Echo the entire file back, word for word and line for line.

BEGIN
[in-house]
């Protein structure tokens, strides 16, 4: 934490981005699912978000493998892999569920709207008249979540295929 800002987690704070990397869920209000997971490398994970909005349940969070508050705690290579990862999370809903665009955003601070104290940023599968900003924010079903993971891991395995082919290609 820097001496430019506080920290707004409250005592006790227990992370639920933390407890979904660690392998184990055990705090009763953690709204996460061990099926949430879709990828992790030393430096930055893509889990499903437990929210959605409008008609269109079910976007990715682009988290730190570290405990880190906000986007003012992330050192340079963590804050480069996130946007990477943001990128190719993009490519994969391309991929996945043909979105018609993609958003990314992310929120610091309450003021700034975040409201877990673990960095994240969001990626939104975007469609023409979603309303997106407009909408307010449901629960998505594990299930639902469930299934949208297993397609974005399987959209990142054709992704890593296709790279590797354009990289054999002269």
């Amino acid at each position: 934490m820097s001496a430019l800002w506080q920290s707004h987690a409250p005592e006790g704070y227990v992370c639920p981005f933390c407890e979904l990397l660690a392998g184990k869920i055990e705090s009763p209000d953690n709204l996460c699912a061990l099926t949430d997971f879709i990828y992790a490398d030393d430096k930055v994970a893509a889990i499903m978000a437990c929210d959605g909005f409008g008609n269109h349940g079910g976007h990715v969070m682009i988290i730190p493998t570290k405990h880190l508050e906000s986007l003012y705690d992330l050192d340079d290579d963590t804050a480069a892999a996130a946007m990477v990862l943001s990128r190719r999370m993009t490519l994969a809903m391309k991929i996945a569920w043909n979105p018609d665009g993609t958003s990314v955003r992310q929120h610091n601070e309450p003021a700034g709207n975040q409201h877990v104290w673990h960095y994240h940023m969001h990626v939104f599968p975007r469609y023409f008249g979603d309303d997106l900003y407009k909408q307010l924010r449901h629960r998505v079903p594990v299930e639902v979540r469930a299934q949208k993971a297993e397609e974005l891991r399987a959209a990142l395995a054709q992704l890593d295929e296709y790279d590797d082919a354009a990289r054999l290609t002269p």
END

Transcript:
[in-house]
């Protein structure tokens, strides 16, 4: 934490981005699912978000493998892999569920709207008249979540295929 800002987690704070990397869920209000997971490398994970909005349940969070508050705690290579990862999370809903665009955003601070104290940023599968900003924010079903993971891991395995082919290609 820097001496430019506080920290707004409250005592006790227990992370639920933390407890979904660690392998184990055990705090009763953690709204996460061990099926949430879709990828992790030393430096930055893509889990499903437990929210959605409008008609269109079910976007990715682009988290730190570290405990880190906000986007003012992330050192340079963590804050480069996130946007990477943001990128190719993009490519994969391309991929996945043909979105018609993609958003990314992310929120610091309450003021700034975040409201877990673990960095994240969001990626939104975007469609023409979603309303997106407009909408307010449901629960998505594990299930639902469930299934949208297993397609974005399987959209990142054709992704890593296709790279590797354009990289054999002269």
């Amino acid at each position: 934490m820097s001496a430019l800002w506080q920290s707004h987690a409250p005592e006790g704070y227990v992370c639920p981005f933390c407890e979904l990397l660690a392998g184990k869920i055990e705090s009763p209000d953690n709204l996460c699912a061990l099926t949430d997971f879709i990828y992790a490398d030393d430096k930055v994970a893509a889990i499903m978000a437990c929210d959605g909005f409008g008609n269109h349940g079910g976007h990715v969070m682009i988290i730190p493998t570290k405990h880190l508050e906000s986007l003012y705690d992330l050192d340079d290579d963590t804050a480069a892999a996130a946007m990477v990862l943001s990128r190719r999370m993009t490519l994969a809903m391309k991929i996945a569920w043909n979105p018609d665009g993609t958003s990314v955003r992310q929120h610091n601070e309450p003021a700034g709207n975040q409201h877990v104290w673990h960095y994240h940023m969001h990626v939104f599968p975007r469609y023409f008249g979603d309303d997106l900003y407009k909408q307010l924010r449901h629960r998505v079903p594990v299930e639902v979540r469930a299934q949208k993971a297993e397609e974005l891991r399987a959209a990142l395995a054709q992704l890593d295929e296709y790279d590797d082919a354009a990289r054999l290609t002269p």